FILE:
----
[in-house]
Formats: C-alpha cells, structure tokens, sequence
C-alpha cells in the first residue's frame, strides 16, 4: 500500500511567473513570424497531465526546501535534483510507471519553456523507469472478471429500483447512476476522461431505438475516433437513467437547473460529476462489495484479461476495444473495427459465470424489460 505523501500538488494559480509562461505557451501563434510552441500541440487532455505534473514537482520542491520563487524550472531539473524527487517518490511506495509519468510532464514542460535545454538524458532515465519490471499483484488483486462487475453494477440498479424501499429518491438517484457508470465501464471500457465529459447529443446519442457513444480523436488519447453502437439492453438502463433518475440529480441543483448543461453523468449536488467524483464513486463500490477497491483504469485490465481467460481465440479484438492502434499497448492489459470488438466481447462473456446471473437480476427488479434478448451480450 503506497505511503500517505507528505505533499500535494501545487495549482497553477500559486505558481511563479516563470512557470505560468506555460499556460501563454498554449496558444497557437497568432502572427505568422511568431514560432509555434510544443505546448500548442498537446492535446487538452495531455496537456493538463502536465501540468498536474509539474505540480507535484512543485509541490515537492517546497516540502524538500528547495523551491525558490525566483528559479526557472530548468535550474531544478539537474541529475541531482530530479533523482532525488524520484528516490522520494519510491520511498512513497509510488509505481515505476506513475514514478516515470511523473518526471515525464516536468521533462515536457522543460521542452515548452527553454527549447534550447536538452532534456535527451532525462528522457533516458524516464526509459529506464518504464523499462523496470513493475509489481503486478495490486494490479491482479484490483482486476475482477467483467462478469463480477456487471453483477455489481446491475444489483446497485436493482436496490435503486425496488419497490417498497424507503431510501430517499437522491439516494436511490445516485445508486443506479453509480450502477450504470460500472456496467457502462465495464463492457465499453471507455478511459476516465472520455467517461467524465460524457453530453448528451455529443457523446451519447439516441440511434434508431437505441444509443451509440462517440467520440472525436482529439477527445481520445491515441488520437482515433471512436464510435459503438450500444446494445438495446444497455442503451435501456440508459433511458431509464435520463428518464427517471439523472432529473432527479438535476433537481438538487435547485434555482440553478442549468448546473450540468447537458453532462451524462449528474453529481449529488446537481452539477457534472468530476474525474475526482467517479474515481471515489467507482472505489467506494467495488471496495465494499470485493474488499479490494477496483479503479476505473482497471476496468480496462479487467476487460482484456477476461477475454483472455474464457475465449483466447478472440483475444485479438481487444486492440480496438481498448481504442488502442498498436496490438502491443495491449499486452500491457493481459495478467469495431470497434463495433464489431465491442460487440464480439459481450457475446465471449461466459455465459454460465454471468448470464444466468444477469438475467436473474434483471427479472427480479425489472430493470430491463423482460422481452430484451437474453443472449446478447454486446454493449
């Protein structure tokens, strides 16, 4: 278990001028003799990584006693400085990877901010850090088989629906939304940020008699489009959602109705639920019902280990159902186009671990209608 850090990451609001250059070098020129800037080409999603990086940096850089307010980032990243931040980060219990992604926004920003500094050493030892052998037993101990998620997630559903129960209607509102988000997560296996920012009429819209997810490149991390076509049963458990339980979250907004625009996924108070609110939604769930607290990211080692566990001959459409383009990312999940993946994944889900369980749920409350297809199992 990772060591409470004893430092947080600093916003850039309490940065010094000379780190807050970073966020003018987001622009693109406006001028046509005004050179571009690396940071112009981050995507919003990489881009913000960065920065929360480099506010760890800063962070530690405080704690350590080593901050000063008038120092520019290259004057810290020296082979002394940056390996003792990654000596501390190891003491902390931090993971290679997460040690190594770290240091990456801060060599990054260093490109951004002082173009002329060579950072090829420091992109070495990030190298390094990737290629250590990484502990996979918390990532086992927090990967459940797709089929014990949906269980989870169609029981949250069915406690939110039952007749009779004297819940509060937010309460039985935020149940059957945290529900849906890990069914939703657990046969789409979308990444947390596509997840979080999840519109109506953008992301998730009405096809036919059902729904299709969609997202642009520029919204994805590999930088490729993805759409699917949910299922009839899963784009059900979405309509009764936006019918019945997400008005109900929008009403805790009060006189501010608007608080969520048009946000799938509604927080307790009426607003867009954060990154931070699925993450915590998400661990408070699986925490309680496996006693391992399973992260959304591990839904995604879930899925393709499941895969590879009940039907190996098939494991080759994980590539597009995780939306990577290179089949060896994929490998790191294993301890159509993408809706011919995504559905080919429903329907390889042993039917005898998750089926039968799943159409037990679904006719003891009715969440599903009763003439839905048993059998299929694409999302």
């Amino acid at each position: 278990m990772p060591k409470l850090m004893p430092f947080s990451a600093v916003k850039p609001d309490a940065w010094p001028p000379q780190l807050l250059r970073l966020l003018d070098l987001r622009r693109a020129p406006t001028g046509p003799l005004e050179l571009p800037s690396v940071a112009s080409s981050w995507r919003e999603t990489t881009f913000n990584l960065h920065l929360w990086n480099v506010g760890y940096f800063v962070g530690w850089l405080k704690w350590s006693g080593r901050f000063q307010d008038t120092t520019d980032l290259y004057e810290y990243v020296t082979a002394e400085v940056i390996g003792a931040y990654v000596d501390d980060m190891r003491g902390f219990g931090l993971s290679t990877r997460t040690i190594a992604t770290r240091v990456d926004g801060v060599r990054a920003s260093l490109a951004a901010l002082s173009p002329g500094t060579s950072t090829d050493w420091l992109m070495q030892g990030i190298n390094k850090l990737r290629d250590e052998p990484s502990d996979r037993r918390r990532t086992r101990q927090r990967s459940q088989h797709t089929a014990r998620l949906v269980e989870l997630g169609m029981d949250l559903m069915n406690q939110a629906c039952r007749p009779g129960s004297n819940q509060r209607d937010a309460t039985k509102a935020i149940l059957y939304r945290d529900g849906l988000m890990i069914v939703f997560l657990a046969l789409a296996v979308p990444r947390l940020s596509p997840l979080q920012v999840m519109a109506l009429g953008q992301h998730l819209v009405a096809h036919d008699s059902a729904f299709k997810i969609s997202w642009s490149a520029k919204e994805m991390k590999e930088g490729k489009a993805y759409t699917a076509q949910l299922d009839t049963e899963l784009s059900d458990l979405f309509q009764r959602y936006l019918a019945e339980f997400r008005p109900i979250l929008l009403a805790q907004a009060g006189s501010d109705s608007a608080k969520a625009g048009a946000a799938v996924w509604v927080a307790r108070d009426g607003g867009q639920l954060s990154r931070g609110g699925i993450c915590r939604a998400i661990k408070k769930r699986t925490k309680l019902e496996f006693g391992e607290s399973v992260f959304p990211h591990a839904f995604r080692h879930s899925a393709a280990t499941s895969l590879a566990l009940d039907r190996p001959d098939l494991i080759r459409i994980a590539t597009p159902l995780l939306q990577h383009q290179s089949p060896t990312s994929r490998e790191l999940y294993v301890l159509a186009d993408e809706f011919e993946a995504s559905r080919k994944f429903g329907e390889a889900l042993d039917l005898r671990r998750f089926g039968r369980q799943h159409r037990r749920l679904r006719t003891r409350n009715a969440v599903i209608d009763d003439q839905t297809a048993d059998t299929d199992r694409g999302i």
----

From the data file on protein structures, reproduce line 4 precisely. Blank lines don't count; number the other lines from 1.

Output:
């Protein structure tokens, strides 16, 4: 278990001028003799990584006693400085990877901010850090088989629906939304940020008699489009959602109705639920019902280990159902186009671990209608 850090990451609001250059070098020129800037080409999603990086940096850089307010980032990243931040980060219990992604926004920003500094050493030892052998037993101990998620997630559903129960209607509102988000997560296996920012009429819209997810490149991390076509049963458990339980979250907004625009996924108070609110939604769930607290990211080692566990001959459409383009990312999940993946994944889900369980749920409350297809199992 990772060591409470004893430092947080600093916003850039309490940065010094000379780190807050970073966020003018987001622009693109406006001028046509005004050179571009690396940071112009981050995507919003990489881009913000960065920065929360480099506010760890800063962070530690405080704690350590080593901050000063008038120092520019290259004057810290020296082979002394940056390996003792990654000596501390190891003491902390931090993971290679997460040690190594770290240091990456801060060599990054260093490109951004002082173009002329060579950072090829420091992109070495990030190298390094990737290629250590990484502990996979918390990532086992927090990967459940797709089929014990949906269980989870169609029981949250069915406690939110039952007749009779004297819940509060937010309460039985935020149940059957945290529900849906890990069914939703657990046969789409979308990444947390596509997840979080999840519109109506953008992301998730009405096809036919059902729904299709969609997202642009520029919204994805590999930088490729993805759409699917949910299922009839899963784009059900979405309509009764936006019918019945997400008005109900929008009403805790009060006189501010608007608080969520048009946000799938509604927080307790009426607003867009954060990154931070699925993450915590998400661990408070699986925490309680496996006693391992399973992260959304591990839904995604879930899925393709499941895969590879009940039907190996098939494991080759994980590539597009995780939306990577290179089949060896994929490998790191294993301890159509993408809706011919995504559905080919429903329907390889042993039917005898998750089926039968799943159409037990679904006719003891009715969440599903009763003439839905048993059998299929694409999302």